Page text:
Extraction Products

What To Do with Waxes Removed During Winterization?

Written by Caleb Summeril

Winterization is an important step in the process of purifying cannabis and hemp extracts. This process involves mixing crude extracts in a solvent like cold ethanol and then waiting for the lipids and waxes from the plant material to partition as insoluble solids. Once these less desirable ingredients are separated from the extract, they are filtered off and the resultant oil is a commercially viable, potent ingredient that can be used in myriad cannabis products such as tinctures, isolates, and edibles.

But can the waxes removed during winterization of hemp crude extract, for example, be used for other purposes or are they truly unwanted byproducts?

There isn’t a plethora of authoritative information out there regarding what to do with these plant waxes. Most of the suggestions found below are anecdotal and based on popular opinion/commentary. But to simply throw them away after winterization is a waste, so here are some suggestions to explore if you have substantial amounts of wax left over.

Repeat the Extraction/Winterization Process

Perhaps before giving up on the waxes as waste, one initial option is to repeat the extraction/winterization process. This can eek out additional cannabinoids, terpenes, and other desirable compounds that can be used as a separate or additional extract. Chances are, it won’t be as potent as the first pass, but an extra rinse makes sense from a practical standpoint. Think of it similarly to an additional steep of a tea bag. Measuring potency in-house offers a data-driven way to know what you’re leaving behind in the wax.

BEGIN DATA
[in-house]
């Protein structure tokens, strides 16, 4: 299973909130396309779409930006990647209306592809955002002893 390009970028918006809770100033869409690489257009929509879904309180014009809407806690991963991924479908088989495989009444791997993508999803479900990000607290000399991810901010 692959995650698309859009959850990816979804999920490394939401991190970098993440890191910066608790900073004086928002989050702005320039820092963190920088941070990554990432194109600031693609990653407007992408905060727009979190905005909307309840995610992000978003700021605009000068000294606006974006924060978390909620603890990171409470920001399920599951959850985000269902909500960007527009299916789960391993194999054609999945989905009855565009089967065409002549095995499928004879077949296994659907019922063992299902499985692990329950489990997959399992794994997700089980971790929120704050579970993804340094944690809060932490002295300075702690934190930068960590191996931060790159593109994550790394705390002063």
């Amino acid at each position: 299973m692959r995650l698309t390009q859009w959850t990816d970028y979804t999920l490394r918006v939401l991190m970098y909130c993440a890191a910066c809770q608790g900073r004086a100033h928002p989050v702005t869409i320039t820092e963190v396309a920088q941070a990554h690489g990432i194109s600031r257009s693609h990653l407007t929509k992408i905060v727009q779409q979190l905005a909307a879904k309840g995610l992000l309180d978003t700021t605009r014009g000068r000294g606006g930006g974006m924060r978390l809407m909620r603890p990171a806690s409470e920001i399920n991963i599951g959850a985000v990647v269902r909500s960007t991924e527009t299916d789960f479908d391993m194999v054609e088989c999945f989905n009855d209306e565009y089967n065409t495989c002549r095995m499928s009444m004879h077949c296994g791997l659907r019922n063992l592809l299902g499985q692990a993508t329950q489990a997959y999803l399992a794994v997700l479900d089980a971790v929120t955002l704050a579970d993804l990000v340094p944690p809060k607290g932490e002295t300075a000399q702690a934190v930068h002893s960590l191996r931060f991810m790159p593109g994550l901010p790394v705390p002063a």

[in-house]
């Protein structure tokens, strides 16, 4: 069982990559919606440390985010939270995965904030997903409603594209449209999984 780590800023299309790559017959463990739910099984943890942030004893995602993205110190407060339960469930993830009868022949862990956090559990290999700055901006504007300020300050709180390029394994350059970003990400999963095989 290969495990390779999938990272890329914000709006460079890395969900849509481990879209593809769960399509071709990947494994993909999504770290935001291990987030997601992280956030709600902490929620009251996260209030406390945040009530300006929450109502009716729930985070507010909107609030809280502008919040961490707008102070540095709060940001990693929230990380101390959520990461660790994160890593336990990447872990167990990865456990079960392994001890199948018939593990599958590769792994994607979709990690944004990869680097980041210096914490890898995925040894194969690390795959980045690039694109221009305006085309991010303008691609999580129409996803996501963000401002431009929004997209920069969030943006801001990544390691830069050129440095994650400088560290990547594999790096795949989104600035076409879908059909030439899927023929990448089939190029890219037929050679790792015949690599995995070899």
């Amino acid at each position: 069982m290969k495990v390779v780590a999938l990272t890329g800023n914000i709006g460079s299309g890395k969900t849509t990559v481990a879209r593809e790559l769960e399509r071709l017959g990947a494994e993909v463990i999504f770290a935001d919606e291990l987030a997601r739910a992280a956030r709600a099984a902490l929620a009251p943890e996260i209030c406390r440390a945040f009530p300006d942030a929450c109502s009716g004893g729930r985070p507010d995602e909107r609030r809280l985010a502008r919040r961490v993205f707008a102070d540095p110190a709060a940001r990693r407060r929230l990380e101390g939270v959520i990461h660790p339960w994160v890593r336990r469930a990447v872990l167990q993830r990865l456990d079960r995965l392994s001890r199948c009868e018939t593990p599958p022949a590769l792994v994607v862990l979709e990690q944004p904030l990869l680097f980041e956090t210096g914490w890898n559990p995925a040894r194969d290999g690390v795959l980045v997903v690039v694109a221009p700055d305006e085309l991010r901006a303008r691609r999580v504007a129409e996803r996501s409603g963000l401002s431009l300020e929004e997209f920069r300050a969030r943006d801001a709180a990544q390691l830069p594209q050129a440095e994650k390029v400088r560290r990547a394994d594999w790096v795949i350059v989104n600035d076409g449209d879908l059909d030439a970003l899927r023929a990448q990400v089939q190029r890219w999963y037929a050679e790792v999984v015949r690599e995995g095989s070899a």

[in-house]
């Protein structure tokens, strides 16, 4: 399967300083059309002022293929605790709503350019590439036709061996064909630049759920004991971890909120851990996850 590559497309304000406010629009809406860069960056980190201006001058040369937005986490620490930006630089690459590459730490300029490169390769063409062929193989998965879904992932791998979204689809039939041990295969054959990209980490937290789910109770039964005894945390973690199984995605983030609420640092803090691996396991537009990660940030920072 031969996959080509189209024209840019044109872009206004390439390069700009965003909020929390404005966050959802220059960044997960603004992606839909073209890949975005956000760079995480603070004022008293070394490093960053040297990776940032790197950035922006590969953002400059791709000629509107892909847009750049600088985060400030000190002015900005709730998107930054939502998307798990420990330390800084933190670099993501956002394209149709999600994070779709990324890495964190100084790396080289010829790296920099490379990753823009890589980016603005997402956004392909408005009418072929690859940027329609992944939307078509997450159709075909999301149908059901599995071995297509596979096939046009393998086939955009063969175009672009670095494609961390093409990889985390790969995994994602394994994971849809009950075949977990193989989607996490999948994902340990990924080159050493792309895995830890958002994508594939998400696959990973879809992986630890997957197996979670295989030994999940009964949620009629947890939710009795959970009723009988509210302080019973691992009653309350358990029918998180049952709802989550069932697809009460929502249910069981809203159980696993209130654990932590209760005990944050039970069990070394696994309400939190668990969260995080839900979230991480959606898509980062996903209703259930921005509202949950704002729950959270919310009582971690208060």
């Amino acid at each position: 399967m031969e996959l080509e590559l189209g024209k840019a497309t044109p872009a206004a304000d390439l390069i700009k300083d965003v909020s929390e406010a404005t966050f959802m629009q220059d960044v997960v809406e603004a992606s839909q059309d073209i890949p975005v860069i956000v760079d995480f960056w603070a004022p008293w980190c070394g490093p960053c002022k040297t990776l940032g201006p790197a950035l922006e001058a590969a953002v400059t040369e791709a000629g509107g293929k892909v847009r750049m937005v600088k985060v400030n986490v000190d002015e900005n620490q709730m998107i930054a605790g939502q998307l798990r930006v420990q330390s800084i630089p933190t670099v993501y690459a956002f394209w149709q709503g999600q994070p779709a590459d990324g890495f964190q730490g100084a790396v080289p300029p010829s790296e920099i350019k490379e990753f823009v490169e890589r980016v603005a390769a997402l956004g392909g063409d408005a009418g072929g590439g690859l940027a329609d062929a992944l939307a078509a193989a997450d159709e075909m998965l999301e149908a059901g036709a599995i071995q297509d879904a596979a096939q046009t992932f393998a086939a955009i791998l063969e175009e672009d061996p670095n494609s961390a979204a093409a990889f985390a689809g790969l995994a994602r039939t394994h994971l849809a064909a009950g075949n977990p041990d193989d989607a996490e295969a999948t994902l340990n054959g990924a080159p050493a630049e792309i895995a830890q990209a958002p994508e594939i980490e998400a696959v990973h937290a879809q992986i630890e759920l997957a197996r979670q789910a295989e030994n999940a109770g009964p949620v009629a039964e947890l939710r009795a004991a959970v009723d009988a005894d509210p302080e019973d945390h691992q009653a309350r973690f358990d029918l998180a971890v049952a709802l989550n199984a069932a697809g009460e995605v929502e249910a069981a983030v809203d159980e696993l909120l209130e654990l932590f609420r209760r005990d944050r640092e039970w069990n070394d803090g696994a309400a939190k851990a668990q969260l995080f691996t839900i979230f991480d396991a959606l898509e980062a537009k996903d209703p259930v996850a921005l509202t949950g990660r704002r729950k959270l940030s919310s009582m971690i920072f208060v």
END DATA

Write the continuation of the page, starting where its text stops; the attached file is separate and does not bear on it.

Soaps and Salves and Pomades

Another use for these waxes is to turn them into topical products such as a soap or salve. These can be fairly easy DIY experiments if you are feeling like utilizing your inner homesteader, and cannabinoid-infused topicals offer an alternate way to enjoy their many benefits while being beneficial to your skin. Soaps can be made by using a base or from scratch, and salves are wax-based topical products that are easy to attempt at home. There’s even evidence of some brands using hemp wax in hair pomades.

Eat it Up

While eating wax sounds far from appetizing, there are some people out there who suggest mixing in the remaining waxes after winterization into a variety of edibles. Some folks suggest putting them into capsules and swallowing them down or using them as a thickening agent in other cannabis-based recipes.

Ultimately, while there may not be much discussion of specific uses for hemp waxes, there are many other products designed from plant waxes, such as candles, waterproofing (e.g., surfboards), etc. As more people attempt home-based extracts and the hemp market continues to grow, there are sure to be more ways uncovered on what to do with this leftover wax. Let us know if you have any experience with this in the comments below.

Image source: Unsplash courtesy of Jeff W  

About the author

Caleb Summeril

Caleb Summeril writes creative copy, stories and songs from the mountains of Colorado. When not working on words, he can be found on global gallivants which fuel future endeavors. Learn more about his writing services at calebsummeril.com